Think back to your freshman year in high school.  You lived through moments that defined your life . . . at the time at least.  Now, you probably can’t recall what they were.  Think back also to your English class. 

Do you remember what you read? Do you remember your first introduction to Shakespeare? As a 9th grader in the USA, you probably read Romeo and Juliet.  It overwhelmed you. You had no idea what the characters were saying. Your teacher probably spent lots of time expounding upon Shakespeare’s mastery of language and all you were trying do was figure out what the hell was going on and why the nurse was so annoying.

I have vague memories of reading the play when I was 14, but now, as a Freshman English teacher, I’ve read it probably 30 or more times.  I just started my third reading so far this year.  I have to stagger them in my sections to avoid reading it with all my sections at one time.  That would be just too painful.  Not that I don’t like William, I do.  It’s just that his writing includes much more than plot and for many 9th graders, understanding the plot is difficult enough without even mentioning Will’s masterful use of language.

Some of them do get it, and that makes it worth it.  Others struggle through and ask, “Why do I need to know this?  My life dream is to be a diesel mechanic.  Will I use this?”

My answer? “Um . . . ya . . . Open to Act II.”  I wish I could say that I have some profound answer that changes my students’ lives and their attitudes toward Shakespeare, but I don’t.  The ones that get it, get it.  They borrow my complete works of Shakespeare and read several plays on their own.  I have some of these every year. 

The ones that don’t get it, muddle through.  I am sure that they will live perfectly successful lives as mechanics or engineers, and they will not feel a gaping Shakespearian hole in their lives.

In any case, I shared the following video with my students this year.  They loved it, totally got the story and began to understand the differences in language between the Elizabethan era and their Texting world.  It ended up being a pretty good introduction to the play.  It made me laugh and reminded me what it might feel like to read the play for the first time, rather than the fortieth.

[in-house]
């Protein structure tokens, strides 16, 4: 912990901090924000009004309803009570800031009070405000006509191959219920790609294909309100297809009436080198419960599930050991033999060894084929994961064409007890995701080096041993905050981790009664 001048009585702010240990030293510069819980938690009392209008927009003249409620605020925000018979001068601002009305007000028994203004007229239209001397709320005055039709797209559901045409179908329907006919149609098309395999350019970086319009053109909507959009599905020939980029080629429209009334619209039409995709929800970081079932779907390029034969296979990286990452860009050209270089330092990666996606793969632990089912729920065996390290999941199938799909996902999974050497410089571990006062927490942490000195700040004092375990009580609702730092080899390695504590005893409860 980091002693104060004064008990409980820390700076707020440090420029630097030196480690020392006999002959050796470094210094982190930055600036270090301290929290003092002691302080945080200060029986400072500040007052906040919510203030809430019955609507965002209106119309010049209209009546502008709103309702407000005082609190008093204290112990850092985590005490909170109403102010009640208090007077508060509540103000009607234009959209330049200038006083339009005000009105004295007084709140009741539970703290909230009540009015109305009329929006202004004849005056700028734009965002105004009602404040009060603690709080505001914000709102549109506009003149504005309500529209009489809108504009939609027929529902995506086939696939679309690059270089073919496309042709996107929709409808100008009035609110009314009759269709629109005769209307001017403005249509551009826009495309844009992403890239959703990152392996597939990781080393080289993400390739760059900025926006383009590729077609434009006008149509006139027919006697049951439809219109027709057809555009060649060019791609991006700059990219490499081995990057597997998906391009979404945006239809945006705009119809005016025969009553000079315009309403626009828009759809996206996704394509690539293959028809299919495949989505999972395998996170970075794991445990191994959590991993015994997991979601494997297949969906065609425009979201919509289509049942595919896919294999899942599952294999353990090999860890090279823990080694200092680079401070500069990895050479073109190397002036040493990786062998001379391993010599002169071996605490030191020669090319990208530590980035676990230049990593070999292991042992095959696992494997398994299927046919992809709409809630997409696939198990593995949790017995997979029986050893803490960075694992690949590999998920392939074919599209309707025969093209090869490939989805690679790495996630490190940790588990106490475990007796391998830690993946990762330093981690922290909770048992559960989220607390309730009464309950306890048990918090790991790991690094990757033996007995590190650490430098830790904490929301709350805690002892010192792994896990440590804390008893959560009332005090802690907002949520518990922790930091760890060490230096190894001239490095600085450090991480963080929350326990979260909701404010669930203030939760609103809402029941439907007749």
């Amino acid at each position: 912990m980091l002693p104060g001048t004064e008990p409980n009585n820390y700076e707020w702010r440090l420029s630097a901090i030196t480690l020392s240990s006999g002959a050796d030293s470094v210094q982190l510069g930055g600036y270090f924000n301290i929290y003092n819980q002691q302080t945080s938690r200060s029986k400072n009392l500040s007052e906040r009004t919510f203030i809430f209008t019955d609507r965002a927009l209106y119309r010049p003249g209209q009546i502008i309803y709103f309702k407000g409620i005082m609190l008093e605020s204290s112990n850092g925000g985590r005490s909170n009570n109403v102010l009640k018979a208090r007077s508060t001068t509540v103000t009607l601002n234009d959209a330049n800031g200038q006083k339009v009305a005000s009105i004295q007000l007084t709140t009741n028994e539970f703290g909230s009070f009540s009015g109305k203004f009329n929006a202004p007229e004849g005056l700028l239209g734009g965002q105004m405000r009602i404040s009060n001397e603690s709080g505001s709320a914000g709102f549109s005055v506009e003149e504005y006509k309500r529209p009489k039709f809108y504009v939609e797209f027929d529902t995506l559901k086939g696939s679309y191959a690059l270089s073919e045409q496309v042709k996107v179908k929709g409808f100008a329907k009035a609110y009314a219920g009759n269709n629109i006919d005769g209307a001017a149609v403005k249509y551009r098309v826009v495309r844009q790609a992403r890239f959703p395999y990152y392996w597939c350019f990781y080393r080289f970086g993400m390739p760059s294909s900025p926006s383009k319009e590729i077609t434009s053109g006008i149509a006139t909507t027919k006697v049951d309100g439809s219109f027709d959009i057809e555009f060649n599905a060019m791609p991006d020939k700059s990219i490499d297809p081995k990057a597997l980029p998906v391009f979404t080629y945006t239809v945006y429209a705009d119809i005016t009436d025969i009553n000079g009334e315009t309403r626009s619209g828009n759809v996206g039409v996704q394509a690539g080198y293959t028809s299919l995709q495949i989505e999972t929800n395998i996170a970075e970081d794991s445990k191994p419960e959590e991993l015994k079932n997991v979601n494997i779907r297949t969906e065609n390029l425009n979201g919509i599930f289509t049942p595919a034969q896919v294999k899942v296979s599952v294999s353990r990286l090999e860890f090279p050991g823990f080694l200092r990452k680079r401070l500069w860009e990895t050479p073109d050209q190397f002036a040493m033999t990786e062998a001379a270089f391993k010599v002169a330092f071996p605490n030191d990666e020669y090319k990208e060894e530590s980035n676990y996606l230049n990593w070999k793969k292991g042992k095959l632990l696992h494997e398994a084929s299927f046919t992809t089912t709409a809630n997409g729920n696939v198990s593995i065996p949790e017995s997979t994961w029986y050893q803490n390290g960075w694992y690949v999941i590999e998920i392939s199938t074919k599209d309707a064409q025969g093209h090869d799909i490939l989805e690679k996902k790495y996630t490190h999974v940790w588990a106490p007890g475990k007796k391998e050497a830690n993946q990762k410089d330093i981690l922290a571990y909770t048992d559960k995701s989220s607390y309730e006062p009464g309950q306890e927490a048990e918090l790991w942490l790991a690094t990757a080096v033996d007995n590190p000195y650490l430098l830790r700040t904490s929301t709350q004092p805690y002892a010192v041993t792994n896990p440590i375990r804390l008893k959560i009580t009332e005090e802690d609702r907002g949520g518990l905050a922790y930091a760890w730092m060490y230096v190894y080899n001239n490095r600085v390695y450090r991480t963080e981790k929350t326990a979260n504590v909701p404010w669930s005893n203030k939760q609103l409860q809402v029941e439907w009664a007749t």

Even “The Three Little Pigs” in Elizabethan verbage would be tough to understand without knowing the story first. Enjoy.


No Comments

  1. Me on March 15, 2012 at 2:57 pm

    Thoughtful post. I’m wondering how you view Romeo and Juliet now as a teacher in contrast to how you viewed it as a student. I love the part where you say the kid asks do I need to read this, I’m going to be a mechanic and the fact you answer with a resounding yes, speaks so much into the kind of teacher you are. 🙂

    • Amy Isaman on March 17, 2012 at 7:59 pm

      That’s an interesting question. I actually like it much more now, even though I’ve read it over and over. On one hand, I get a little sick of it, but on the other hand, I see the relevance of the story to today’s kids. Falling in love, defying one’s parents, fate vs. free will – they’re all issues that kids still deal with. I’m not sure how well I convey that through my teaching of it, but I try.

  2. Patti Morris Isaman on March 15, 2012 at 3:54 pm

    I wish you would have been my English Teacher you are so awesome and what a great idea to engage your students by comedy!

    • Amy Isaman on March 17, 2012 at 7:56 pm

      Thanks Patti!

Leave a Comment